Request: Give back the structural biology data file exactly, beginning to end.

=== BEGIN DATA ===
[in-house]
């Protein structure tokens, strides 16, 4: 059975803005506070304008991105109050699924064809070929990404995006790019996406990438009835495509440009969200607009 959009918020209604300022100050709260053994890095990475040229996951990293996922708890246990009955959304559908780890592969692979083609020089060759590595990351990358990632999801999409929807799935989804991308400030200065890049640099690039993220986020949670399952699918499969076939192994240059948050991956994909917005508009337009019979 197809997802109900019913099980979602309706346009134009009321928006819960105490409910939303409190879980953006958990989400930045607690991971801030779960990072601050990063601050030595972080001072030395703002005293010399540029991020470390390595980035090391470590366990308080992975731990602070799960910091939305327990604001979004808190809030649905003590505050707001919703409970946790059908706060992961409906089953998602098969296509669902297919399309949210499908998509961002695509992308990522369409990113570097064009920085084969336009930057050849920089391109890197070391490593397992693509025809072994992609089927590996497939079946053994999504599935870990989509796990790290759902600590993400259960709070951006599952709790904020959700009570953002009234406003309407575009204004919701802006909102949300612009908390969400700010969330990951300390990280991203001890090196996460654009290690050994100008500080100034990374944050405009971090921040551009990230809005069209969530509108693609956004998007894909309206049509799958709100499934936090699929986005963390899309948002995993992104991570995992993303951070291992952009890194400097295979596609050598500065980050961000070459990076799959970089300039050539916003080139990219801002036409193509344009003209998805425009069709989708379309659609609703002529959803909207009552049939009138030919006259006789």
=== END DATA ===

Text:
[in-house]
């Protein structure tokens, strides 16, 4: 059975803005506070304008991105109050699924064809070929990404995006790019996406990438009835495509440009969200607009 959009918020209604300022100050709260053994890095990475040229996951990293996922708890246990009955959304559908780890592969692979083609020089060759590595990351990358990632999801999409929807799935989804991308400030200065890049640099690039993220986020949670399952699918499969076939192994240059948050991956994909917005508009337009019979 197809997802109900019913099980979602309706346009134009009321928006819960105490409910939303409190879980953006958990989400930045607690991971801030779960990072601050990063601050030595972080001072030395703002005293010399540029991020470390390595980035090391470590366990308080992975731990602070799960910091939305327990604001979004808190809030649905003590505050707001919703409970946790059908706060992961409906089953998602098969296509669902297919399309949210499908998509961002695509992308990522369409990113570097064009920085084969336009930057050849920089391109890197070391490593397992693509025809072994992609089927590996497939079946053994999504599935870990989509796990790290759902600590993400259960709070951006599952709790904020959700009570953002009234406003309407575009204004919701802006909102949300612009908390969400700010969330990951300390990280991203001890090196996460654009290690050994100008500080100034990374944050405009971090921040551009990230809005069209969530509108693609956004998007894909309206049509799958709100499934936090699929986005963390899309948002995993992104991570995992993303951070291992952009890194400097295979596609050598500065980050961000070459990076799959970089300039050539916003080139990219801002036409193509344009003209998805425009069709989708379309659609609703002529959803909207009552049939009138030919006259006789």